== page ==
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Public Lecture: From England to Melbourne: The 'Life-Cycle' of Riots (Profe...
Wed. 19 July 2017, 5:00 pm – 7:00 pm AEST
This free event is open to members of the public.
From England to Melbourne: The 'Life-Cycle' of Riots
Professor Tim Newburn (London School of Economics)
Discussants to be confirmed.
Nearly six years ago England was hit by the most serious rioting for at least a generation. Drawing on his award-winning study of the 2011 English Riots conducted with the Guardian newspaper, Professor Tim Newburn reveals what was learned about the nature of this disorder and how it was understood politically and academically. Professor Newburn argues that society must move beyond its traditional preoccupation with how riots come to happen and think more about riots ‘in the round’. Focusing on what he refers to as the ‘life cycle’ of riots, and using examples from different countries including Australia, he argues that questions about how riots unfold and what follows in their wake should be of particular concern to not only social scientists, but also policy makers, practitioners and members of the public.
About Professor Tim Newburn:
Professor Tim Newburn is one of the UK's leading criminologists. Prior to joining the London School of Economics, he was Director of the Public Policy Research Unit at Goldsmiths College, having previously worked at the Policy Studies Institute, the National Institute for Social Work, the Home Office, and Leicester University. He is the author or editor of over 30 books, including the Handbook of Policing (Willan, 2008); Policy Transfer and Criminal Justice (with Jones, Open University Press, 2007); and the UK's leading criminology textbook, Criminology (Routledge, 2017). He was President of the British Society of Criminology (2005-08) and Director of the Mannheim Centre for Criminology (2003-08) and was elected to the Academy of Learned Societies in the Social Sciences in 2005.
Source: LSE Website
About the 'Reading the Riots' project:
Following the riots, Professor Newburn was approached by the Guardian with a view to establishing a joint study. In the following weeks he and Paul Lewis, then Special Projects Editor of the Guardian, raised the money for and designed what was to become Reading the Riots. Funded by the Joseph Rowntree and Open Society Foundations, its overall aim was to to seek to engage with the political debates around the riots and, through research, to help inform public debate.
In its first phase, researchers from Reading the Riots interviewed 270 rioters across the main cities involved in the disorder. The data were analysed and the research published in December 2011, only three months after the start of the project. In the second phase approximately 300 further interviews were conducted with police officers, lawyers and members of the communities most affected by the riots, and the results of this work were published in July 2012.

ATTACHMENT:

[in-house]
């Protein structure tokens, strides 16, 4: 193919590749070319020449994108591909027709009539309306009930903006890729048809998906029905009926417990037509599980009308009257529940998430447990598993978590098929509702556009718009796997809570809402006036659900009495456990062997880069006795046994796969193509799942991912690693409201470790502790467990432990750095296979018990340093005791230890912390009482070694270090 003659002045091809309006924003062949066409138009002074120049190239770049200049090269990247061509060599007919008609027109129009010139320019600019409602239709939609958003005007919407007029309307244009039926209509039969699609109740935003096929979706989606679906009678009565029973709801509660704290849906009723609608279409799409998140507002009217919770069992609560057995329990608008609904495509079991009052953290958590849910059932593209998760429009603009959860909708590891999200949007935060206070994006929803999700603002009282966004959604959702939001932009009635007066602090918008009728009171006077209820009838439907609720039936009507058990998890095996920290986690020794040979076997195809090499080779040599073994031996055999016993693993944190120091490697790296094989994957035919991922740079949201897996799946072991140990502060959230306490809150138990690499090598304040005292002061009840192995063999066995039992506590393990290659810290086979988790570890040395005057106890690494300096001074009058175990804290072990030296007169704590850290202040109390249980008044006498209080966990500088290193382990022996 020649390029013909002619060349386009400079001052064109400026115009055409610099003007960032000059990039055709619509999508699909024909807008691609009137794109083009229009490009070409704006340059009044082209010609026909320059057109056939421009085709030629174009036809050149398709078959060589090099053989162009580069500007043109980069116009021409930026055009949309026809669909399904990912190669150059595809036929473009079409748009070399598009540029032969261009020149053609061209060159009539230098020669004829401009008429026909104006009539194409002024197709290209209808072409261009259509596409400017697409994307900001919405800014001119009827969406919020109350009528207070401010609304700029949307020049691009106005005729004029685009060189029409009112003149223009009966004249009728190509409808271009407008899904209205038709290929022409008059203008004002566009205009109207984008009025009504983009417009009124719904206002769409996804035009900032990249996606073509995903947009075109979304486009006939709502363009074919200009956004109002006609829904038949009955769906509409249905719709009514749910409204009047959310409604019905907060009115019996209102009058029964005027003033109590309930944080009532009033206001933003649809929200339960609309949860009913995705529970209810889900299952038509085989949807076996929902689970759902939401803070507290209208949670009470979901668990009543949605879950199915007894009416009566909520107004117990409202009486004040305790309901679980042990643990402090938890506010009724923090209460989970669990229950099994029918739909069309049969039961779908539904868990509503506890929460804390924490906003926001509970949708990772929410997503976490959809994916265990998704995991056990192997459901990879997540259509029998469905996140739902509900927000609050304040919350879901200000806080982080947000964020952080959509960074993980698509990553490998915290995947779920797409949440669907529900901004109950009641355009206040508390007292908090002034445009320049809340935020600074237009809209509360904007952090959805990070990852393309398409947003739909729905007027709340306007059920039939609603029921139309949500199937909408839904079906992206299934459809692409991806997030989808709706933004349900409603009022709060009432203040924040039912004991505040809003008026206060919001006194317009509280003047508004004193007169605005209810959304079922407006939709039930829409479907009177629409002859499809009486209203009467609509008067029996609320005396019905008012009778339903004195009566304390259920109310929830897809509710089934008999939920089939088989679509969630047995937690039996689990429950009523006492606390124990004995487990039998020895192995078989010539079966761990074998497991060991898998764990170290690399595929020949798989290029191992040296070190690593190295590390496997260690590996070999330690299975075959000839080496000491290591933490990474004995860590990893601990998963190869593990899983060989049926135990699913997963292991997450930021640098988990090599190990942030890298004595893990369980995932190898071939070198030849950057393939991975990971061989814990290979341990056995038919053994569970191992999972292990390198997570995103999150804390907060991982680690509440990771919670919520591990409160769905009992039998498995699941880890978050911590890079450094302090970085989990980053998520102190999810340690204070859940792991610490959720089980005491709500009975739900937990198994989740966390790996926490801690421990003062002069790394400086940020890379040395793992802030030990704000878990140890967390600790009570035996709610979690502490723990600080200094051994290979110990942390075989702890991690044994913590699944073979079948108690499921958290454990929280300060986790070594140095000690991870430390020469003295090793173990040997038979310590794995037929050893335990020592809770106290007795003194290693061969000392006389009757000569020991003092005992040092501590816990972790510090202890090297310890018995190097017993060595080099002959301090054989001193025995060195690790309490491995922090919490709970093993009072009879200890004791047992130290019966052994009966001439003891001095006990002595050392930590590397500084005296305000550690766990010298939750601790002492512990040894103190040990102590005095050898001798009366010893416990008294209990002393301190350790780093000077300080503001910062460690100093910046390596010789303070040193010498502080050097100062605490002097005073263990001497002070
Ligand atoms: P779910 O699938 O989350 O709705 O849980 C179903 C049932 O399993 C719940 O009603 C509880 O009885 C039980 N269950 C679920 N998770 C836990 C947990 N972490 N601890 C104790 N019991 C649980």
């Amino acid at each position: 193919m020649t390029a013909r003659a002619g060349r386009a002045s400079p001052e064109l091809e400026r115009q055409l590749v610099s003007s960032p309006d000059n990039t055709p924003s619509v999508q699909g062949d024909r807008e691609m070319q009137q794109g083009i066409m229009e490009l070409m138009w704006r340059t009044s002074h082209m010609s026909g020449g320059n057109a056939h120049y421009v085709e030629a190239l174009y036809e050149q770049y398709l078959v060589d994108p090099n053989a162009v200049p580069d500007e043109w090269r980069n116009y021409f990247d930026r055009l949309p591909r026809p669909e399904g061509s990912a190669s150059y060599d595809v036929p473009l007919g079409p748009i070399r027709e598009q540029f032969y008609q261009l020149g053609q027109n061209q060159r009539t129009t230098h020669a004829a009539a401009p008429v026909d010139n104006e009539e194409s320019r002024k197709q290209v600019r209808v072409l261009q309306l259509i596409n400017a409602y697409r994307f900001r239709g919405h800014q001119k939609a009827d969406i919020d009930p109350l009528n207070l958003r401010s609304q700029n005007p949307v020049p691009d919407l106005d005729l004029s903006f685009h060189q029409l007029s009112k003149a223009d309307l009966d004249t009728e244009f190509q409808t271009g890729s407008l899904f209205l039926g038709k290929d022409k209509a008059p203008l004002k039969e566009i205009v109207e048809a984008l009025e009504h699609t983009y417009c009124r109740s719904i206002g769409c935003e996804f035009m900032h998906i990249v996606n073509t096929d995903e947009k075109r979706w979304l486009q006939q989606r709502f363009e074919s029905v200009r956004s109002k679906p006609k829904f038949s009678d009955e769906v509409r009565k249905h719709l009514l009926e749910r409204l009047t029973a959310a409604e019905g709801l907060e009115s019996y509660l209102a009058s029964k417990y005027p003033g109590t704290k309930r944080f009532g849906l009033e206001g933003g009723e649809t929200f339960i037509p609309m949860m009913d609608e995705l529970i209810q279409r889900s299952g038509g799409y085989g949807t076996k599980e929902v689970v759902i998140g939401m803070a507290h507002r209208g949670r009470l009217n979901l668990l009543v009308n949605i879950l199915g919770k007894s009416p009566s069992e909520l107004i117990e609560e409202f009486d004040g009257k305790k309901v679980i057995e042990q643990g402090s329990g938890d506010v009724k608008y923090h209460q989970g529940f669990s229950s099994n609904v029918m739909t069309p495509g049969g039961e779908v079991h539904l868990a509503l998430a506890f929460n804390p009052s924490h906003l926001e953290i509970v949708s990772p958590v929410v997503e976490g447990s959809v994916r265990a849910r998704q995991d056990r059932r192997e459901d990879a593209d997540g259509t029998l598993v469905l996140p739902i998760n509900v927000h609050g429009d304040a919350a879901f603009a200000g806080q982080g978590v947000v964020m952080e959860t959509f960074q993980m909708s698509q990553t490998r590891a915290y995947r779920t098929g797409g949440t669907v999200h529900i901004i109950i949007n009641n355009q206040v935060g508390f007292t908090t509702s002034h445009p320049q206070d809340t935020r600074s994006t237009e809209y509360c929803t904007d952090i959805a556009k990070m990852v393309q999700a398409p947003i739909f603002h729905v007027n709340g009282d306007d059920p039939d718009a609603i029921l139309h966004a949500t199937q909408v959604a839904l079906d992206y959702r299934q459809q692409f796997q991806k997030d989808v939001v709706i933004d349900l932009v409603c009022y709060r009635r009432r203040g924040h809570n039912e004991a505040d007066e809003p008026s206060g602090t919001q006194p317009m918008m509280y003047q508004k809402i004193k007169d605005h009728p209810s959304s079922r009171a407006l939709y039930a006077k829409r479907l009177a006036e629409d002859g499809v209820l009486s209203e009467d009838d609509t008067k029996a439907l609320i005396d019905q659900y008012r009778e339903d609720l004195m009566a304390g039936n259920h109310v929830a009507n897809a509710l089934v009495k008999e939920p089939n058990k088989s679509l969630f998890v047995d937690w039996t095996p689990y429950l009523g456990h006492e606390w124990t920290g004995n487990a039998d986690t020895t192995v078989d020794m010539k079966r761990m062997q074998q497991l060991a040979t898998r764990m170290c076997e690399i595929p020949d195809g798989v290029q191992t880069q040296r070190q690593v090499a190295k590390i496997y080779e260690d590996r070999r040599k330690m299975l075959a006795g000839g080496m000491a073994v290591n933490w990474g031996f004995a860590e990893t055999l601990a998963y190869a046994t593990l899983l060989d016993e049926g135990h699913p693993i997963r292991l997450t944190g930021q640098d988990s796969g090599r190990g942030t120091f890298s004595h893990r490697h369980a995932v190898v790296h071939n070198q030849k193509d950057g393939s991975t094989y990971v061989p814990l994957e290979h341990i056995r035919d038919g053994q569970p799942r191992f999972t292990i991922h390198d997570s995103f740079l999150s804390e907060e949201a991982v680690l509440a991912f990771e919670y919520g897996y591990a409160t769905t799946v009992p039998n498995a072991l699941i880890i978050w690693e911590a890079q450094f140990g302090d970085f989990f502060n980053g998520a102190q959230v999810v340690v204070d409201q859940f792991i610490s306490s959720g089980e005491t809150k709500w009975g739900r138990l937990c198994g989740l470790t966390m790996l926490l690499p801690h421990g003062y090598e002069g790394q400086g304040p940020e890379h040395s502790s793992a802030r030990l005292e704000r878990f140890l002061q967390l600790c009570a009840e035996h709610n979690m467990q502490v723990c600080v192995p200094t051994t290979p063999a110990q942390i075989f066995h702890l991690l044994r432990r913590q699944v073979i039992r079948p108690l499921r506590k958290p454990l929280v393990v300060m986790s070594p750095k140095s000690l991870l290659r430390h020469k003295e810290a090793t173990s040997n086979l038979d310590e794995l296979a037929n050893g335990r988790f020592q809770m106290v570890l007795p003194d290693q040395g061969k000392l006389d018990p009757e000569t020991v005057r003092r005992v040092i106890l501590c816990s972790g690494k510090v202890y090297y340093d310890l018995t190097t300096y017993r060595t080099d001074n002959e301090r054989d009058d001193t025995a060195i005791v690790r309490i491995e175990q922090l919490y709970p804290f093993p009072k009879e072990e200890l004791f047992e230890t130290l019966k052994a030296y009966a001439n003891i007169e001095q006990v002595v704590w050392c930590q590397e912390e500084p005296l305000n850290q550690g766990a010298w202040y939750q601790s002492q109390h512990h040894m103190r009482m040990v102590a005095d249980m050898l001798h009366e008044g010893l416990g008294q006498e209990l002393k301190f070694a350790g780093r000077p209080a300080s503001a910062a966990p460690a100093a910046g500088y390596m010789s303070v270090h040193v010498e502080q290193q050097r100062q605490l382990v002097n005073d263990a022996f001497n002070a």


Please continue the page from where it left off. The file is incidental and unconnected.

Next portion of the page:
Breaking with academic tradition, the research was released entirely via the media, primarily via the Guardian newspaper, but also through a series of films and other events.
The study’s findings about rioters’ views of the police was the subject of a BBC2 Newsnight film (5 December 2011), and was followed by a studio discussion which included the Police Minister, the former Commissioner of the Metropolitan Police, David Lammy MP and Tim Newburn. A full-length verbatim drama using material from Reading the Riots was also broadcast by the BBC in 2012. The launch of Phase Two of the study was also accompanied by a Newsnight special and a second studio discussion.
Reading the Riots stimulated considerable public debate, and those responding directly to some of the study’s findings included: the Home Secretary; the Leader of the Opposition; Shadow Home Secretary; the Deputy Assistant Commissioner of the Metropolitan Police Service; the Archbishop of Canterbury; the Mayor of London; the President of the Association of Chief Police Officers, and the Chairman of the Police Federation; the Director of Public Prosecutions; the Chairman of the Government’s post-riots Victims and Communities Panel; and the Government official responsible for leading on the response to the riots.
The most significant direct policy response to Reading the Riots came at the LSE’s conference on 14th December 2011. In her speech, the Home Secretary announced a formal review of best practice in relation to police stop and search powers. A major element of this was a review undertaken by Her Majesty’s Inspectorate of Constabulary, a primary prompt for which was the LSE and Guardian report. HMIC published their review in July 2013, and in a statement in the House of Commons on 2nd July 2013 the Home Secretary said she anticipated significant reform of the use of these powers.
The findings of Reading the Riots have been reported all around the globe, and in 2012, the Guardian’s ground-breaking partnership with the LSE was awarded 'Innovation of the Year' at the British Journalism Awards and the 'Innovation Award' at the European Press awards, as well as being shortlisted for the THES 'research project of the year' award.
Source: LSE website